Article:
Yet more controversy over taxation and property

December 18, 2012

Landlords Insurance

Yet another row has erupted over one aspect of the government’s proposed changes to social housing related benefits*.

The main points here can be summarised succinctly as:

  1. the government and much of society accept that there is a huge problem in terms of insufficient social housing;
  2. at the moment, the figure quoted for people awaiting social housing allocation has reached the incredible level of five million – and that figure only covers England;
  3. all parties also typically accept that there are a significant number of properties around the country which are occupied by a smaller number of people than they were designed for.  That means that one or more bedrooms might be unoccupied and this has been something of an intellectual challenge for many people – unfortunately without too many winning ideas coming forward;
  4. in many cases, the people concerned are occupying a house that is too large for them because of changes in their family circumstances – for example, children that have grown up and have left home for university or their own lives etc.;
  5. whilst nobody seriously doubts that this problem requires some attention, the government have tackled it head on by announcing that social housing benefits will be reduced for those people living in properties that they can no longer justify in terms of their present day family size. For obvious reasons, this has been referred to as the bedroom tax;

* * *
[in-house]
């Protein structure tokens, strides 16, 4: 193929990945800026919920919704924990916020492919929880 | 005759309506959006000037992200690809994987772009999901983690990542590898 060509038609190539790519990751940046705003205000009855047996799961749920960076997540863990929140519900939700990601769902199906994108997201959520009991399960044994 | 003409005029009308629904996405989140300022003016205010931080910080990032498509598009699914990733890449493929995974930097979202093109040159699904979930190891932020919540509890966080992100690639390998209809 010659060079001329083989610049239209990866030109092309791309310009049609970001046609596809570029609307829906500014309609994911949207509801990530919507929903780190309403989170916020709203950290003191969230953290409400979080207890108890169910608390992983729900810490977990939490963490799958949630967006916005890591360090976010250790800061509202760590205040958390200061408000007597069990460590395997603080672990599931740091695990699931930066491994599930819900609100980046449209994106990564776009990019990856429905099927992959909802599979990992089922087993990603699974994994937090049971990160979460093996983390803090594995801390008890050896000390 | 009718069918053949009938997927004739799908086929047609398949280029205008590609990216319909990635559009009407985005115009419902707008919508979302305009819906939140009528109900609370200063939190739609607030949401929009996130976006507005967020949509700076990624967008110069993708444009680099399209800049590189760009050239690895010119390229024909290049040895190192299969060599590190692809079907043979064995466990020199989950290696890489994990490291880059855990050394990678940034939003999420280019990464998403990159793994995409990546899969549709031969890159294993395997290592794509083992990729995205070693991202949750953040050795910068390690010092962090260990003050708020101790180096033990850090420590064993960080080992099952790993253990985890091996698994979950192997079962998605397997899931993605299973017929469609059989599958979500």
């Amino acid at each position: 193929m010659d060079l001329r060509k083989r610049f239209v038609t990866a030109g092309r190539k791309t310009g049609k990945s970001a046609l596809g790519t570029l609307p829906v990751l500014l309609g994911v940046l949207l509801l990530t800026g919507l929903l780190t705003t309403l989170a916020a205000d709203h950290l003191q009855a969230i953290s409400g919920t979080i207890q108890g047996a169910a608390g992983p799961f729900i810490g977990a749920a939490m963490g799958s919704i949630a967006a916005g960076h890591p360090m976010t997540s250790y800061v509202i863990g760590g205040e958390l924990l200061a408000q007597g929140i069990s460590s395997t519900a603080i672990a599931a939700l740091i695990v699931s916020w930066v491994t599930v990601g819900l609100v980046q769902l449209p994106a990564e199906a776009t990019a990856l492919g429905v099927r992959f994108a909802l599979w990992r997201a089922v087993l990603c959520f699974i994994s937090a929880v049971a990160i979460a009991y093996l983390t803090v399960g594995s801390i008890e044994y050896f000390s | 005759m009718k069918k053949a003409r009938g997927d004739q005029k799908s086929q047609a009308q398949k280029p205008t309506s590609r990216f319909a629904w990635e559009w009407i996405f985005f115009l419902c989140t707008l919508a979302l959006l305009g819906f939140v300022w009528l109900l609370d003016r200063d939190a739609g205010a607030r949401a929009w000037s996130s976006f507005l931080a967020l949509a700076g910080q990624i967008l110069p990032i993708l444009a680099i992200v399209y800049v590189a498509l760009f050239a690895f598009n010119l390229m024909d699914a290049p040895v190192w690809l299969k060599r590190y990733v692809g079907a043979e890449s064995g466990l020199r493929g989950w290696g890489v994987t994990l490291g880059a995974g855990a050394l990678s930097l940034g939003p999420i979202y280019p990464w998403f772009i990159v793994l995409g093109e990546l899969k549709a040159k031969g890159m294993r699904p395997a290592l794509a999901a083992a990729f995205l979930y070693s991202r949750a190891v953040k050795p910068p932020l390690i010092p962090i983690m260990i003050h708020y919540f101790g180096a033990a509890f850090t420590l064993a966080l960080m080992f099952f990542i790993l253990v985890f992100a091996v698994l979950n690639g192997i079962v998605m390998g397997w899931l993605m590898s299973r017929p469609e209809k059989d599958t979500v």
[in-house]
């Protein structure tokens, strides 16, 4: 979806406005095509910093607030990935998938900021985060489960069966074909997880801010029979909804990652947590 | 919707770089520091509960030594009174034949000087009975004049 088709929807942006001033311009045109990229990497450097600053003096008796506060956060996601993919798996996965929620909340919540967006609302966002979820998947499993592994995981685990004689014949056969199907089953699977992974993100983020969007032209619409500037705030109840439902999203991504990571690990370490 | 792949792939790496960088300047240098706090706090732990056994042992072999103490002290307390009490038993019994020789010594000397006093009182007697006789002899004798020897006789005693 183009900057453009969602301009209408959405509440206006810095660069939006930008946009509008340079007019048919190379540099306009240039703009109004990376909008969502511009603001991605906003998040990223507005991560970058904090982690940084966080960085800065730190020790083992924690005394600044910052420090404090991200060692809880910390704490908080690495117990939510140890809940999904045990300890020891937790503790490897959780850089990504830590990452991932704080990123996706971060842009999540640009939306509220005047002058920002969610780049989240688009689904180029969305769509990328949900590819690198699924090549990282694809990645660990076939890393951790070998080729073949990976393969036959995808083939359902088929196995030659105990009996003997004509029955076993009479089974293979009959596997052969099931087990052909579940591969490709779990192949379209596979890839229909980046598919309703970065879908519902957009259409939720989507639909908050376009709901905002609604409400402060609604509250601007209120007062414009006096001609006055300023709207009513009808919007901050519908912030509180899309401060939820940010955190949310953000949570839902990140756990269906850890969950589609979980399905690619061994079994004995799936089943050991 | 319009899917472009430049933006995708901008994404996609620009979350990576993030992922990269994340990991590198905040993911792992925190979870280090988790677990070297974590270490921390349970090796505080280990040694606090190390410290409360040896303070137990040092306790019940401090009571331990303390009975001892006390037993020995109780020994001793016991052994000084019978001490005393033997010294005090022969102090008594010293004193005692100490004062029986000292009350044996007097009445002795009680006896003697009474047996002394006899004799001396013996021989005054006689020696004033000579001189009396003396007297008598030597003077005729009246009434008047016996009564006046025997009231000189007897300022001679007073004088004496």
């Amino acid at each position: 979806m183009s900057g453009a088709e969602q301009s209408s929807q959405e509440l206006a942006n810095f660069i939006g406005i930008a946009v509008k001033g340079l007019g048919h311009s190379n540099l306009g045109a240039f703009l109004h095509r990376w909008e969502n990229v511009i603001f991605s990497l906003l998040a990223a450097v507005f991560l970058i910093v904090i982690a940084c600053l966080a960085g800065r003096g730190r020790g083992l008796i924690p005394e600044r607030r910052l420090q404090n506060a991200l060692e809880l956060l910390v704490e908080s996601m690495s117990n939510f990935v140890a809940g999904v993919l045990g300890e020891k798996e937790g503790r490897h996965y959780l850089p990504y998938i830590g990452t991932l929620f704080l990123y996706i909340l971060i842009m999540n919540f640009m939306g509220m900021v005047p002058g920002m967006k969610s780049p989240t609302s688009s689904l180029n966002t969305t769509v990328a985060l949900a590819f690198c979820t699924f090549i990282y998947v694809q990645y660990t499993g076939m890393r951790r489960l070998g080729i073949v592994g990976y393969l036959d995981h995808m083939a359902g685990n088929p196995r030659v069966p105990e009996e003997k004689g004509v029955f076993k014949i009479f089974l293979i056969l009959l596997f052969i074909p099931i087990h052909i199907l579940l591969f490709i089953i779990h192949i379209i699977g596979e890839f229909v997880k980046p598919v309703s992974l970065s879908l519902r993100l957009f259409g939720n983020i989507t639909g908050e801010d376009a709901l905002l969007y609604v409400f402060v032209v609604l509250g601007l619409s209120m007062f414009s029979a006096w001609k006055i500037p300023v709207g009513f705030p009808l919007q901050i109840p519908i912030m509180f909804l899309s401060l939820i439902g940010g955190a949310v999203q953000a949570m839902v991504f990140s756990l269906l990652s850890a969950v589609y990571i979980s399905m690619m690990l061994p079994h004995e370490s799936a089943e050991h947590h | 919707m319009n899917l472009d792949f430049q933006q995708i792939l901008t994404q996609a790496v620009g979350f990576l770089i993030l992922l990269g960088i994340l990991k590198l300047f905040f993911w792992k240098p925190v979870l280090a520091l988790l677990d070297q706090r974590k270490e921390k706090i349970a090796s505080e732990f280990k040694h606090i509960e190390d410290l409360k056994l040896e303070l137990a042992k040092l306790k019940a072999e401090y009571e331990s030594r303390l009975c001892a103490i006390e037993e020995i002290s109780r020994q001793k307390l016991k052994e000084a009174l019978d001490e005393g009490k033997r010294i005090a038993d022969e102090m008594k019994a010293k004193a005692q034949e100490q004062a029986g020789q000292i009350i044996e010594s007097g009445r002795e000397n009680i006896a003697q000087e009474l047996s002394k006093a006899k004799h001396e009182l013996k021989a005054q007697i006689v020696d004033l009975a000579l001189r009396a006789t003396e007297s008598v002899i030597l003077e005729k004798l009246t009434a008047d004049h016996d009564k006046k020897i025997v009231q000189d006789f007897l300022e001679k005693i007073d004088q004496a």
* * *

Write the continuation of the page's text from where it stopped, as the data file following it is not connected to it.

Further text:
6. this might conceivably have some effect on landlords who are active in the social housing area.  Already some have seen the social benefits for the tenants reduced and depending upon the exact circumstances, this might also have a similar effect in some cases;
  7. of course, landlords are affected by the prevailing economic climate like everybody else and are constantly seeking to reduce their costs through things such as trying to find the best landlords insurance quote. Understandably, some will be worried by any change that might mean that their tenants have less money available and are perhaps more likely to start drifting into arrears;
  8. many well intentioned parties are not questioning that the issue of tenants occupying properties that are too large for them is one that requires attention however there is some considerable dispute as to whether the government’s present approach is the way to deal with the problem.


It seems likely as if this dispute will run on for some time.


Landlords will be watching developments with interest.




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